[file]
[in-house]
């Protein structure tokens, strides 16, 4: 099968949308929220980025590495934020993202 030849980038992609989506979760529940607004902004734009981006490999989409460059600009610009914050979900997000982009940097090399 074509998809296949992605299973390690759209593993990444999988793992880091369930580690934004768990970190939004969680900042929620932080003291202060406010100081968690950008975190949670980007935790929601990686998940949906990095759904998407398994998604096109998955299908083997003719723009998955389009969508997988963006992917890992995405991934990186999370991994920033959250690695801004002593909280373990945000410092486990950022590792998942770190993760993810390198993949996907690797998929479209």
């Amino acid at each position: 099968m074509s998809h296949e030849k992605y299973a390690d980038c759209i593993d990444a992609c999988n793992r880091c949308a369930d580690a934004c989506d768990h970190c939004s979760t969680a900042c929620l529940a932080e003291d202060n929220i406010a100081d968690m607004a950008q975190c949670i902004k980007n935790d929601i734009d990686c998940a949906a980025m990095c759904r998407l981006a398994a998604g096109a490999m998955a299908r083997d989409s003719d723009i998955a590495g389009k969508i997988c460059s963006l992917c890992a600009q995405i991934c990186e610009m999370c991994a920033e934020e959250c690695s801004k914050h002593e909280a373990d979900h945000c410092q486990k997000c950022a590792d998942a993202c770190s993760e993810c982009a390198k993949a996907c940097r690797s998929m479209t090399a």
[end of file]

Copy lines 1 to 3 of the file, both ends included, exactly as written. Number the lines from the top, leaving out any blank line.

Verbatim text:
[in-house]
């Protein structure tokens, strides 16, 4: 099968949308929220980025590495934020993202 030849980038992609989506979760529940607004902004734009981006490999989409460059600009610009914050979900997000982009940097090399 074509998809296949992605299973390690759209593993990444999988793992880091369930580690934004768990970190939004969680900042929620932080003291202060406010100081968690950008975190949670980007935790929601990686998940949906990095759904998407398994998604096109998955299908083997003719723009998955389009969508997988963006992917890992995405991934990186999370991994920033959250690695801004002593909280373990945000410092486990950022590792998942770190993760993810390198993949996907690797998929479209």
């Amino acid at each position: 099968m074509s998809h296949e030849k992605y299973a390690d980038c759209i593993d990444a992609c999988n793992r880091c949308a369930d580690a934004c989506d768990h970190c939004s979760t969680a900042c929620l529940a932080e003291d202060n929220i406010a100081d968690m607004a950008q975190c949670i902004k980007n935790d929601i734009d990686c998940a949906a980025m990095c759904r998407l981006a398994a998604g096109a490999m998955a299908r083997d989409s003719d723009i998955a590495g389009k969508i997988c460059s963006l992917c890992a600009q995405i991934c990186e610009m999370c991994a920033e934020e959250c690695s801004k914050h002593e909280a373990d979900h945000c410092q486990k997000c950022a590792d998942a993202c770190s993760e993810c982009a390198k993949a996907c940097r690797s998929m479209t090399a």